Smart projects: Council's wireless system costs less than half the cost of a wired alternative.
Cheshire County Council has connected every school and local authority location in the county to its new wireless communications facilities for less than half the cost of a wired alternative.
The Connected Cheshire project benefits the county's 352 state schools by enabling them to provide a consistent e-learning offering across different schools and for pupils studying different subjects.
The council said, "Connected Cheshire has facilitated the development of e-learning in Cheshire schools by extending the curriculum available to Cheshire children. For example, e-learning will augment the teaching of foreign languages at primary level and support for minority A-level subjects such as philosophy and psychology."
The network will cost Cheshire County Council £13.5m over its five-year life. If Cheshire had not used wireless, the cost would have been 75% greater, said the council.
Cheshire spent two years setting up the project: defining the scope of the network, running a tender in accordance with European Union rules, gaining approval from councillors and piloting the technology.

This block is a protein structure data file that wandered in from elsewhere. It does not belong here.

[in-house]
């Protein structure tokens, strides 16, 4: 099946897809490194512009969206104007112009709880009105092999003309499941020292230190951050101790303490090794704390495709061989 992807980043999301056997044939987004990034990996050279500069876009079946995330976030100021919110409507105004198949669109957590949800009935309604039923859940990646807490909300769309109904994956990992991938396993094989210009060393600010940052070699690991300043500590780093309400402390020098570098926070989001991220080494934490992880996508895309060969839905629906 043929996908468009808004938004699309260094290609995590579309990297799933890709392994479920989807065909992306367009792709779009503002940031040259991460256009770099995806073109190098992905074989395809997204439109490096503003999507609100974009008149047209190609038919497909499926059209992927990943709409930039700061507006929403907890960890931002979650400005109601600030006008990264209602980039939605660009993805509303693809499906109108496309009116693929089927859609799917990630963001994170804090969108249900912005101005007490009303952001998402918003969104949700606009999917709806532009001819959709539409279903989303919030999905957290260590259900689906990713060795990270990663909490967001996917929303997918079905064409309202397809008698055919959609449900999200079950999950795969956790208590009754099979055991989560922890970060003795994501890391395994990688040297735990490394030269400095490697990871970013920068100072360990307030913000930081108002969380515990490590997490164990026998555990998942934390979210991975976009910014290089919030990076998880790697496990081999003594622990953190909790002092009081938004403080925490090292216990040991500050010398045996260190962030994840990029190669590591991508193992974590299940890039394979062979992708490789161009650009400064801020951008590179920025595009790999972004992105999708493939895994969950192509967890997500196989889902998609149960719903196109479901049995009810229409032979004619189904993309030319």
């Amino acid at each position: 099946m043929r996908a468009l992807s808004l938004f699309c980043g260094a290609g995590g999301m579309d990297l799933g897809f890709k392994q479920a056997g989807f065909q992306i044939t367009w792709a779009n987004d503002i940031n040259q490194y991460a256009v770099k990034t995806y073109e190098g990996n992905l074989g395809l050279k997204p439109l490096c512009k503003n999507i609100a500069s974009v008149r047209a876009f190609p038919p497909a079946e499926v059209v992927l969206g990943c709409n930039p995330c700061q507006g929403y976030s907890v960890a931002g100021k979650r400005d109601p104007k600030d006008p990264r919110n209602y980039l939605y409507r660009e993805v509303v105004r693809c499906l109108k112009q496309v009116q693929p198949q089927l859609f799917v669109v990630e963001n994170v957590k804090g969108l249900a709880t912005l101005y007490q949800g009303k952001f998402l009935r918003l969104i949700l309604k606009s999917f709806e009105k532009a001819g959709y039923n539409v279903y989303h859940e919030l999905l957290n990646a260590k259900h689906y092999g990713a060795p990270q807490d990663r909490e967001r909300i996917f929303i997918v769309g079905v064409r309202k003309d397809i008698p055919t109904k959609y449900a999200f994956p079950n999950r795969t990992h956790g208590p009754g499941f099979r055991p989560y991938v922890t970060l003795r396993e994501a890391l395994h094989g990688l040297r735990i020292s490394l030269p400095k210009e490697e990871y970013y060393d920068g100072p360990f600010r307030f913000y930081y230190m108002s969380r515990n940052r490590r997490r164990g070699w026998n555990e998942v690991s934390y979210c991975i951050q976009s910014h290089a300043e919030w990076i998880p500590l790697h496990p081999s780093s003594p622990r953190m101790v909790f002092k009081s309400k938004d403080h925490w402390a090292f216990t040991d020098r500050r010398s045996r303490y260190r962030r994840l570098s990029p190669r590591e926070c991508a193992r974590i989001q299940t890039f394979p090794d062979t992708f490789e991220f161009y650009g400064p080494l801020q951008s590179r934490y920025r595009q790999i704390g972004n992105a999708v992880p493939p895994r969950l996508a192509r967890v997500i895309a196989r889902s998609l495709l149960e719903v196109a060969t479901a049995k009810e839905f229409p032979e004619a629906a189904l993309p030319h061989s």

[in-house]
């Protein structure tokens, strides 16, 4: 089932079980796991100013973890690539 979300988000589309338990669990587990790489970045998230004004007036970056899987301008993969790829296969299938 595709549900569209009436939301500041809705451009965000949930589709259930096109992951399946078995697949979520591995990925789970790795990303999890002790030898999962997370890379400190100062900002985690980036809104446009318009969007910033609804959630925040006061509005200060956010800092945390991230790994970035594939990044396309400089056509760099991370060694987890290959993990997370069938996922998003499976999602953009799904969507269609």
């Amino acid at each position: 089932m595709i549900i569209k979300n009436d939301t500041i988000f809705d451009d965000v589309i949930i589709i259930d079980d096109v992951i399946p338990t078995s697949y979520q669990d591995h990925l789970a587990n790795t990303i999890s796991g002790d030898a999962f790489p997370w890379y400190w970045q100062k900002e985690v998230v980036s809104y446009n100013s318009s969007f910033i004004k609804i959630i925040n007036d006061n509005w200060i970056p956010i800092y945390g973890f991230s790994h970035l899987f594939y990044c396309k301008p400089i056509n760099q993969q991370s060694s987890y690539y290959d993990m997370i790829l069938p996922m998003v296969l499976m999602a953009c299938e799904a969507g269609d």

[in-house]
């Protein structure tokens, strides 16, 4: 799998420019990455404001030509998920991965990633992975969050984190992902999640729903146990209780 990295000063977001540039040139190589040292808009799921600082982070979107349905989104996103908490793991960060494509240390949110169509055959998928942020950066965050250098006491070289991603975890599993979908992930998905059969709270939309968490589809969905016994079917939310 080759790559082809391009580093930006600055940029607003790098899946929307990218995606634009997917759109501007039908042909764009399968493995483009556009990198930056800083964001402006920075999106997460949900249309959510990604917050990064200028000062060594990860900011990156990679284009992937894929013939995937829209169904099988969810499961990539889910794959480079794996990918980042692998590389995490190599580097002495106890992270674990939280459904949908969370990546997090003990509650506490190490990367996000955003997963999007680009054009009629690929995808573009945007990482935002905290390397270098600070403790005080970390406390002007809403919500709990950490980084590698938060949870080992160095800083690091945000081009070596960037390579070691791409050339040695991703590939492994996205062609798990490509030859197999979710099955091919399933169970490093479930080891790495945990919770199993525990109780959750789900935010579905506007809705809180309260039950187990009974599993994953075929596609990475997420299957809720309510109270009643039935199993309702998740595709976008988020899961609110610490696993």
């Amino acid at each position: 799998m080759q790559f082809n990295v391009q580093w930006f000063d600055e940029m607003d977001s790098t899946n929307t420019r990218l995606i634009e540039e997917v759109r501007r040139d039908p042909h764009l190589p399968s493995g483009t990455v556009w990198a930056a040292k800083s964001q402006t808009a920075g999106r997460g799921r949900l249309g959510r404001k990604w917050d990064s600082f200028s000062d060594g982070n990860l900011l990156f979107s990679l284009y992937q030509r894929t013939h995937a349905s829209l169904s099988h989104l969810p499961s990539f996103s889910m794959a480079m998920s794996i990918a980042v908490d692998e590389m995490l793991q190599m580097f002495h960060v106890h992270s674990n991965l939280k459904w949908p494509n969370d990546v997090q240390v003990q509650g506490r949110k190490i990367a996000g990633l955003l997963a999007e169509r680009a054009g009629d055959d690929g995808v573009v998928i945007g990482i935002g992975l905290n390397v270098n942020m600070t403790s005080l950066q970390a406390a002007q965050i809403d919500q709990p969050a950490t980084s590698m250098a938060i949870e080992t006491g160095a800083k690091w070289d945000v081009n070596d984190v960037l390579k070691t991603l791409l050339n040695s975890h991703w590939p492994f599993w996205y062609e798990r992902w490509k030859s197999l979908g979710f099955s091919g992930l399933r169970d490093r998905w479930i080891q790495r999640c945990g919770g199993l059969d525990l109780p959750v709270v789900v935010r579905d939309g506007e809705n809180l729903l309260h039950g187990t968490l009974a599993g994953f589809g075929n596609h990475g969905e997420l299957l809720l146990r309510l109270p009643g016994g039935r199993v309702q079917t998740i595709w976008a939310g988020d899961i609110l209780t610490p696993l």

A further year was spent connecting schools and local authority sites to the network.
Some 127 council locations and 39 public libraries were connected to the network within four months of work starting on the deployment.
The county's 46 secondary schools and 14 special schools went live on the network in the same timeframe. However, the council took an additional 12 months to connect its 292 primary schools to the network after first piloting the wireless technology at 18 schools.
The IT department used a combination of networking technologies to connect all 518 locations. Wireless, fibre optic and copper circuits were used to connect locations depending on local conditions.
More than 107,000 children now use e-learning modules through the Connected Cheshire network.
Connected Cheshire was paid for through 12 separate sources of funding, many of which were one-off government grants. Because the grants were awarded as lump sums, Cheshire needed to invest in a technology that could be paid for up front and which would have minimal running costs.
The council said, "The choice of technology was partly determined by the capital-intensive nature of central government grants radio technology offers low-running costs in return for initial capital investment."
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